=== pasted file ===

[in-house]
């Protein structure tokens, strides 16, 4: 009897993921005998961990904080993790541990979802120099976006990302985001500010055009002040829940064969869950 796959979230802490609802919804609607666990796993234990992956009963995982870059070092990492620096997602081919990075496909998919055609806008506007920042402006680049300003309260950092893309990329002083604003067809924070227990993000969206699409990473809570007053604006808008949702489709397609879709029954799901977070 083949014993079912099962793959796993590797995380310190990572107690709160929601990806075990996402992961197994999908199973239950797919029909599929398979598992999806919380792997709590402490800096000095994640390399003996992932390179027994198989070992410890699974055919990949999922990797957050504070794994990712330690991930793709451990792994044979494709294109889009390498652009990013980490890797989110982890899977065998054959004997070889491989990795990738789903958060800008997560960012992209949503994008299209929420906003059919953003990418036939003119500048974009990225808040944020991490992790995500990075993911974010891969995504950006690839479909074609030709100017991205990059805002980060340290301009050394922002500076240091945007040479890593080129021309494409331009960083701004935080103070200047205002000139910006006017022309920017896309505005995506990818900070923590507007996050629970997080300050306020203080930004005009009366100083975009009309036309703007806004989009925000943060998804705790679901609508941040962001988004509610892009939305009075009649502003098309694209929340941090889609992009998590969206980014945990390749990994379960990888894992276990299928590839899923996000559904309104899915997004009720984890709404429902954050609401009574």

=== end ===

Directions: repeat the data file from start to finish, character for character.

[in-house]
């Protein structure tokens, strides 16, 4: 009897993921005998961990904080993790541990979802120099976006990302985001500010055009002040829940064969869950 796959979230802490609802919804609607666990796993234990992956009963995982870059070092990492620096997602081919990075496909998919055609806008506007920042402006680049300003309260950092893309990329002083604003067809924070227990993000969206699409990473809570007053604006808008949702489709397609879709029954799901977070 083949014993079912099962793959796993590797995380310190990572107690709160929601990806075990996402992961197994999908199973239950797919029909599929398979598992999806919380792997709590402490800096000095994640390399003996992932390179027994198989070992410890699974055919990949999922990797957050504070794994990712330690991930793709451990792994044979494709294109889009390498652009990013980490890797989110982890899977065998054959004997070889491989990795990738789903958060800008997560960012992209949503994008299209929420906003059919953003990418036939003119500048974009990225808040944020991490992790995500990075993911974010891969995504950006690839479909074609030709100017991205990059805002980060340290301009050394922002500076240091945007040479890593080129021309494409331009960083701004935080103070200047205002000139910006006017022309920017896309505005995506990818900070923590507007996050629970997080300050306020203080930004005009009366100083975009009309036309703007806004989009925000943060998804705790679901609508941040962001988004509610892009939305009075009649502003098309694209929340941090889609992009998590969206980014945990390749990994379960990888894992276990299928590839899923996000559904309104899915997004009720984890709404429902954050609401009574």